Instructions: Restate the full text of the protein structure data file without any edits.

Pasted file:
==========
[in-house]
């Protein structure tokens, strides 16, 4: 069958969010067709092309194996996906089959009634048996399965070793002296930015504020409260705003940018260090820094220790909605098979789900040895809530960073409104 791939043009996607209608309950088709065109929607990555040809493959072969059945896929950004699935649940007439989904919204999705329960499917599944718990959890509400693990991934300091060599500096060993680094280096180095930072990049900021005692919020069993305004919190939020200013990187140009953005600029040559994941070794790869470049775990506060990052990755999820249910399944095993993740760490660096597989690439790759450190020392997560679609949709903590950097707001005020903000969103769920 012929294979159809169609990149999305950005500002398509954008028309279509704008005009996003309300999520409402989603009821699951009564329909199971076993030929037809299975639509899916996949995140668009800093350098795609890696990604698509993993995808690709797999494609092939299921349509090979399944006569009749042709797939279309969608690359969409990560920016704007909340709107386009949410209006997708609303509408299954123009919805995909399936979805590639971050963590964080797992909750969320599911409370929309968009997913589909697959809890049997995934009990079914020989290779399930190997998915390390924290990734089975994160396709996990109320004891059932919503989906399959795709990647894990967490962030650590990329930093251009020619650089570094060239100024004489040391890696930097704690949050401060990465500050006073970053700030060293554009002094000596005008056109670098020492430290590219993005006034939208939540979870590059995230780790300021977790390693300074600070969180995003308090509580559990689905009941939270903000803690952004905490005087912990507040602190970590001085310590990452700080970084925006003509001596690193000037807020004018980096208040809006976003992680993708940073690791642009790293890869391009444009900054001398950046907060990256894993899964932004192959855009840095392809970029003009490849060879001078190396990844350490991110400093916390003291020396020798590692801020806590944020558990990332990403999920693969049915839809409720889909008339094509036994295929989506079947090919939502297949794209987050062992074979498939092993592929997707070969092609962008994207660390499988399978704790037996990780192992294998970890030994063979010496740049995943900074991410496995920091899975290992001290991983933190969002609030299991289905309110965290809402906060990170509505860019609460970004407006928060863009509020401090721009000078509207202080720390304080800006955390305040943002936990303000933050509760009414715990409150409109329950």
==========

[in-house]
């Protein structure tokens, strides 16, 4: 069958969010067709092309194996996906089959009634048996399965070793002296930015504020409260705003940018260090820094220790909605098979789900040895809530960073409104 791939043009996607209608309950088709065109929607990555040809493959072969059945896929950004699935649940007439989904919204999705329960499917599944718990959890509400693990991934300091060599500096060993680094280096180095930072990049900021005692919020069993305004919190939020200013990187140009953005600029040559994941070794790869470049775990506060990052990755999820249910399944095993993740760490660096597989690439790759450190020392997560679609949709903590950097707001005020903000969103769920 012929294979159809169609990149999305950005500002398509954008028309279509704008005009996003309300999520409402989603009821699951009564329909199971076993030929037809299975639509899916996949995140668009800093350098795609890696990604698509993993995808690709797999494609092939299921349509090979399944006569009749042709797939279309969608690359969409990560920016704007909340709107386009949410209006997708609303509408299954123009919805995909399936979805590639971050963590964080797992909750969320599911409370929309968009997913589909697959809890049997995934009990079914020989290779399930190997998915390390924290990734089975994160396709996990109320004891059932919503989906399959795709990647894990967490962030650590990329930093251009020619650089570094060239100024004489040391890696930097704690949050401060990465500050006073970053700030060293554009002094000596005008056109670098020492430290590219993005006034939208939540979870590059995230780790300021977790390693300074600070969180995003308090509580559990689905009941939270903000803690952004905490005087912990507040602190970590001085310590990452700080970084925006003509001596690193000037807020004018980096208040809006976003992680993708940073690791642009790293890869391009444009900054001398950046907060990256894993899964932004192959855009840095392809970029003009490849060879001078190396990844350490991110400093916390003291020396020798590692801020806590944020558990990332990403999920693969049915839809409720889909008339094509036994295929989506079947090919939502297949794209987050062992074979498939092993592929997707070969092609962008994207660390499988399978704790037996990780192992294998970890030994063979010496740049995943900074991410496995920091899975290992001290991983933190969002609030299991289905309110965290809402906060990170509505860019609460970004407006928060863009509020401090721009000078509207202080720390304080800006955390305040943002936990303000933050509760009414715990409150409109329950």